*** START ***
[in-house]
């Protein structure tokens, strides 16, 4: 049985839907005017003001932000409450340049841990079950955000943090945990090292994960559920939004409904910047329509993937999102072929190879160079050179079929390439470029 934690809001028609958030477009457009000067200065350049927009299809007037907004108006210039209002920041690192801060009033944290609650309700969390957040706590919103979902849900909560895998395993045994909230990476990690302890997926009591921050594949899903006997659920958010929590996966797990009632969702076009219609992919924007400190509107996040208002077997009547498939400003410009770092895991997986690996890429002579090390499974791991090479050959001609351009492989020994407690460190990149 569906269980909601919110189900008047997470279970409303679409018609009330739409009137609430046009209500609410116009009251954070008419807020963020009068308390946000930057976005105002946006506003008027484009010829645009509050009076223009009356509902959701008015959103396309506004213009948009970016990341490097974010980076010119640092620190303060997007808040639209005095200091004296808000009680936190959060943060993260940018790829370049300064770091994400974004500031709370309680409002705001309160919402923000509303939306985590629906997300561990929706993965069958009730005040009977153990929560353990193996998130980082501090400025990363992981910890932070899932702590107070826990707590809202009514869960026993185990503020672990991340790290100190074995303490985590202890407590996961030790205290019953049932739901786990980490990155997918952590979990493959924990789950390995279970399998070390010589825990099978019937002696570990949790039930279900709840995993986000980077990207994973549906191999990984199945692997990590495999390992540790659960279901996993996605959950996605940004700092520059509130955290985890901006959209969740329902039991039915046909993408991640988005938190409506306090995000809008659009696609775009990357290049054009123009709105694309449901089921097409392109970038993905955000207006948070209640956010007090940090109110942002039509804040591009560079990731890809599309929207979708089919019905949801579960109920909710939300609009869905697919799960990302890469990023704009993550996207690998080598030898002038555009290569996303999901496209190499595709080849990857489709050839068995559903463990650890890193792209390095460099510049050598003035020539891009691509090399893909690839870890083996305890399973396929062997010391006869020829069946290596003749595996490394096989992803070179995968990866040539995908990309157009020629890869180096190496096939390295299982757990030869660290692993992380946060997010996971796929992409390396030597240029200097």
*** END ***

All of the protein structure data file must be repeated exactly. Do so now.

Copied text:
[in-house]
């Protein structure tokens, strides 16, 4: 049985839907005017003001932000409450340049841990079950955000943090945990090292994960559920939004409904910047329509993937999102072929190879160079050179079929390439470029 934690809001028609958030477009457009000067200065350049927009299809007037907004108006210039209002920041690192801060009033944290609650309700969390957040706590919103979902849900909560895998395993045994909230990476990690302890997926009591921050594949899903006997659920958010929590996966797990009632969702076009219609992919924007400190509107996040208002077997009547498939400003410009770092895991997986690996890429002579090390499974791991090479050959001609351009492989020994407690460190990149 569906269980909601919110189900008047997470279970409303679409018609009330739409009137609430046009209500609410116009009251954070008419807020963020009068308390946000930057976005105002946006506003008027484009010829645009509050009076223009009356509902959701008015959103396309506004213009948009970016990341490097974010980076010119640092620190303060997007808040639209005095200091004296808000009680936190959060943060993260940018790829370049300064770091994400974004500031709370309680409002705001309160919402923000509303939306985590629906997300561990929706993965069958009730005040009977153990929560353990193996998130980082501090400025990363992981910890932070899932702590107070826990707590809202009514869960026993185990503020672990991340790290100190074995303490985590202890407590996961030790205290019953049932739901786990980490990155997918952590979990493959924990789950390995279970399998070390010589825990099978019937002696570990949790039930279900709840995993986000980077990207994973549906191999990984199945692997990590495999390992540790659960279901996993996605959950996605940004700092520059509130955290985890901006959209969740329902039991039915046909993408991640988005938190409506306090995000809008659009696609775009990357290049054009123009709105694309449901089921097409392109970038993905955000207006948070209640956010007090940090109110942002039509804040591009560079990731890809599309929207979708089919019905949801579960109920909710939300609009869905697919799960990302890469990023704009993550996207690998080598030898002038555009290569996303999901496209190499595709080849990857489709050839068995559903463990650890890193792209390095460099510049050598003035020539891009691509090399893909690839870890083996305890399973396929062997010391006869020829069946290596003749595996490394096989992803070179995968990866040539995908990309157009020629890869180096190496096939390295299982757990030869660290692993992380946060997010996971796929992409390396030597240029200097």